Indexed on: 14 Apr '99Published on: 14 Apr '99Published in: British Journal of Surgery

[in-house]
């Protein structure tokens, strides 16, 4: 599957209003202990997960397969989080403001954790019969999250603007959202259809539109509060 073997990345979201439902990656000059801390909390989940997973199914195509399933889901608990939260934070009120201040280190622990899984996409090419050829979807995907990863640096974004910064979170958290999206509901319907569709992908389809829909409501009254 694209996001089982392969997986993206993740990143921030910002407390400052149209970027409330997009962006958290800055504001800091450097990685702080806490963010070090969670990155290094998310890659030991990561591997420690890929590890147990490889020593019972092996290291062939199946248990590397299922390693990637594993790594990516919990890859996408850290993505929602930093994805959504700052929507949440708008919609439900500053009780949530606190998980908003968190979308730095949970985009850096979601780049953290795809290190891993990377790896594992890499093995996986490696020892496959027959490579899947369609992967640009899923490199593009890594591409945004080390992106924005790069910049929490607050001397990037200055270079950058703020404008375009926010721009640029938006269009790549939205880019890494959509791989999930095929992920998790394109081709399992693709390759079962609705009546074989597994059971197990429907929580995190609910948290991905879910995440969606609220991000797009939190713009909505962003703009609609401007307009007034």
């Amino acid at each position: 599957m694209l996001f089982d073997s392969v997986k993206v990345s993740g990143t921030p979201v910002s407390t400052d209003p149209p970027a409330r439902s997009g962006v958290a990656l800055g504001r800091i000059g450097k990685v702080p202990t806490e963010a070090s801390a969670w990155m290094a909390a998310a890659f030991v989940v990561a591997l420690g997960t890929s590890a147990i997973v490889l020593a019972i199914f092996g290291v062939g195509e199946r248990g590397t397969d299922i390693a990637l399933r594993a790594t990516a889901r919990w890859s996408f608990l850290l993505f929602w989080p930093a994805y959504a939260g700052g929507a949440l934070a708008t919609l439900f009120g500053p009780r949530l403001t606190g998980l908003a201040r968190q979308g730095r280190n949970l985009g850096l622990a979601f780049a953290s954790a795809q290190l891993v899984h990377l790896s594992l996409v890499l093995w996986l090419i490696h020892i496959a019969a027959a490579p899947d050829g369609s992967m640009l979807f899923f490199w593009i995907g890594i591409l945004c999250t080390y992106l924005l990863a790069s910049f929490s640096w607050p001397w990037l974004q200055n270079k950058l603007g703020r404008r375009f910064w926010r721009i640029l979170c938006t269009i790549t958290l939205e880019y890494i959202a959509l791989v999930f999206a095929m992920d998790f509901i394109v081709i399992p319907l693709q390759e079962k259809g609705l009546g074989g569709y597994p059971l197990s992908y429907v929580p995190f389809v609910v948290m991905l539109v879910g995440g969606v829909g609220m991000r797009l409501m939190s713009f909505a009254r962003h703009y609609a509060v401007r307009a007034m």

Local recurrence and death from metastases are occasional, but consistent, themes in reports of patients with phyllodes tumours. Factors that might contribute to these outcomes were sought.Data from 38 patients with a phyllodes breast tumour were reviewed retrospectively, reclassifying the pathological material using the Pietruszka and Barnes criteria.At a median of 12 months, nine patients had developed a local recurrence and four had died from metastases. Following local excision in 24 patients (for diagnosis in 13, for 'fibroadenoma' in nine and for phyllodes tumour in two patients), 13 had no further surgery and five had local recurrence (three of eight benign tumours, two of two malignant tumours). Wide local excision or mastectomy in 18 patients was followed by four recurrences (one of eight borderline tumours, three of ten malignant tumours). All patients with recurrence had margin involvement on histological examination, but not all patients with margin involvement developed recurrence. Lack of statistical correlation between local recurrence and age, delay, size, grade or type of surgery was confounded by selection bias for more extensive surgery for malignant tumours. Death correlated with size (P = 0.05) and grade (P = 0.03) of tumour.Inadequate preoperative diagnosis ('fibroadenoma' or failure of triple assessment) frequently led to local excision with positive margins. Without revision this often resulted in local recurrence. Local recurrence of any grade was usually followed by further recurrence. Death was related to tumour size and histological grade, confirming these as prognostic factors.